Sen. Warren Reveals DNA Test Results And Calls On President Trump To Donate To Charity

"I don’t take any fight lying down," Warren said.

Massachusetts Sen. Elizabeth Warren is calling on President Donald Trump to donate $1 million to a charity that helps to protect Native American women from violence. The challenge comes after President Trump promised to supply the money if she took a DNA test that proved her Native American heritage, which Warren claims she has. 

Sen. Warren, whose family history has been a hot-button issue for some time, revealed on Monday that she took a DNA test which suggested there was "strong evidence" she had a Native American ancestor between six and 10 generations back in her family. The DNA test came after years of scrutiny over how Warren has portrayed her heritage and a challenge from the president to produce evidence she was Native American.

Warren first revealed the results of the test to The Boston Globe, and has now made the documents public for all to see. It was administered by Carlos D. Bustamante, who Warren's team says did not know who the test was for. Bustamante is an expert in the field who has won a MacArthur Foundation genius grant for work on tracking population migration via DNA analysis. He now teaches at Stanford University.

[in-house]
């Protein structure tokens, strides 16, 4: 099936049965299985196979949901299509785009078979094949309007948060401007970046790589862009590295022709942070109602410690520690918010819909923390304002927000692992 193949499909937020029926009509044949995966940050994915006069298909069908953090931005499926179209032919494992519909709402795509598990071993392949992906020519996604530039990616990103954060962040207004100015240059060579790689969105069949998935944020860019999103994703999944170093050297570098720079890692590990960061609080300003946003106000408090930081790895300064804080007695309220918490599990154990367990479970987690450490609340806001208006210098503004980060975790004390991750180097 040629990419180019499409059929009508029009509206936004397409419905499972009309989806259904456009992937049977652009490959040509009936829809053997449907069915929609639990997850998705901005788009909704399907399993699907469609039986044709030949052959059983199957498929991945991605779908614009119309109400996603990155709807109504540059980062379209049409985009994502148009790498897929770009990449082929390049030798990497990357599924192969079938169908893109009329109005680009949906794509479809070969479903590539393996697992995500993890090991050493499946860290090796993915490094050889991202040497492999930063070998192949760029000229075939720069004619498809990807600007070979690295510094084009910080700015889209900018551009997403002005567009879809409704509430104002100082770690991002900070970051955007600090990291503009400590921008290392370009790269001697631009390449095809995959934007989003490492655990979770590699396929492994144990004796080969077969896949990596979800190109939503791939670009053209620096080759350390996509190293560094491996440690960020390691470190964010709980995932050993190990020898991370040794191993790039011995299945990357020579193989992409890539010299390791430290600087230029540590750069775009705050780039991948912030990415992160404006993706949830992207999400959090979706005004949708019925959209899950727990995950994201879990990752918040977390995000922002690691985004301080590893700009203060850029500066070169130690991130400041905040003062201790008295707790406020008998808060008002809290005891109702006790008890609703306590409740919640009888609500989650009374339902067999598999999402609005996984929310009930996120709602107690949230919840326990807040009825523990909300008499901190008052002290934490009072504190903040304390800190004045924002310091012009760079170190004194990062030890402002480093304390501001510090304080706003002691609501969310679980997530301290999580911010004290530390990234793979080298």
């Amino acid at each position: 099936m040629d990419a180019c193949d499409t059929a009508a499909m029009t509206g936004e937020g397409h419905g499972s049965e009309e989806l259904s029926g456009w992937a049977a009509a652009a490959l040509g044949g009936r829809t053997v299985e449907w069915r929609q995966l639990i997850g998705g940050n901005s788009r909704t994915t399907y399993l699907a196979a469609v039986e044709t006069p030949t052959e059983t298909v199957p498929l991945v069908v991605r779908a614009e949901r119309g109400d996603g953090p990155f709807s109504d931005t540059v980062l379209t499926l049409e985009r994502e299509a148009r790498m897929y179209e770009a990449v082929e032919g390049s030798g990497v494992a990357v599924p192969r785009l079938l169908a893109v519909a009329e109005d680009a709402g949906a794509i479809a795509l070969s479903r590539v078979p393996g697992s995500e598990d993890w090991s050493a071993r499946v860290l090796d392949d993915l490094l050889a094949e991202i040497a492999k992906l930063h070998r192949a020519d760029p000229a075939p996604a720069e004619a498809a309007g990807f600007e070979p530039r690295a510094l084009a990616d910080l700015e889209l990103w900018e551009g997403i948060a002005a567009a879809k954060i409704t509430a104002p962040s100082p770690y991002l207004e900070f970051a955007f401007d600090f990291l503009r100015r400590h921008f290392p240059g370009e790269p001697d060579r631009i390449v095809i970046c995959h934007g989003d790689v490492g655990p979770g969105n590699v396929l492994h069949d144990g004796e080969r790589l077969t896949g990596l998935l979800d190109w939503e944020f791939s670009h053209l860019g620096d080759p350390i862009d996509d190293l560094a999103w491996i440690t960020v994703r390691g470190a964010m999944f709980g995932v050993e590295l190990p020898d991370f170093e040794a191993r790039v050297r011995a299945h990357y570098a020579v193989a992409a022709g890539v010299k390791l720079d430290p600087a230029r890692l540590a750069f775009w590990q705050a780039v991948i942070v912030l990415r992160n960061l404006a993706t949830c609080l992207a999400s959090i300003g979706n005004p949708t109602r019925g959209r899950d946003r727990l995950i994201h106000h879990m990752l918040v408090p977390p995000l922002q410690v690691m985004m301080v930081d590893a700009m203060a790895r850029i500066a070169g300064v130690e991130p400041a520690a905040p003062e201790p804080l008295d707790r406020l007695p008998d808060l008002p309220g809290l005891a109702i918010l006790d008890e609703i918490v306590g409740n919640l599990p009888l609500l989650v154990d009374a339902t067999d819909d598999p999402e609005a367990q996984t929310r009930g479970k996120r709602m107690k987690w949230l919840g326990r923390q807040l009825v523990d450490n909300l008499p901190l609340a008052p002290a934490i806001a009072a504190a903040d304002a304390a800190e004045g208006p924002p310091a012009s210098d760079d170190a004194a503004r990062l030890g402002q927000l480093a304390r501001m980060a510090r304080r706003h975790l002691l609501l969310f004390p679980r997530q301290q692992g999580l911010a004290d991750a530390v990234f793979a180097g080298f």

"I never expected my family's story to be used as a racist political joke, but I don't take any fight lying down," Warren said on Twitter. "I want you to have the power to fight lies with the truth, so here's a new site for you to review every document for yourself."

In July, Trump had offered Warren $1 million dollars to her "favorite charity" for a DNA test that proved her ancestry. Warren released the DNA test Monday morning and asked Trump to donate the money to the National Indigenous Women's Resource Center (NIWRC), which works to protect Native American women from violence. Trump claimed to reporters that he had never made such a promise.  Later, to reporters, he said he would only donate the promised money if he could administer the test "personally." 

While some Democrats cheered Warren's DNA results, which seemed to support her family's lore, others were more skeptical. Conservatives across Twitter were quick to point out that the Bustamante's results meant there was a chance Warren's Native American relative existed 10 generations ago, which would make her 1/1,024th Native American. Much of the controversy stems from the fact that "Warren had her ethnicity changed from white to Native American at the University of Pennsylvania Law School, where she taught from 1987 to 1995, and at Harvard University Law School, where she was a tenured faculty member starting in 1995," according to The Boston Globe.

It remains to be seen if the president will donate the sum to the NIWRC and the women it has pledged to defend.

Cover image via Kelly Bell /


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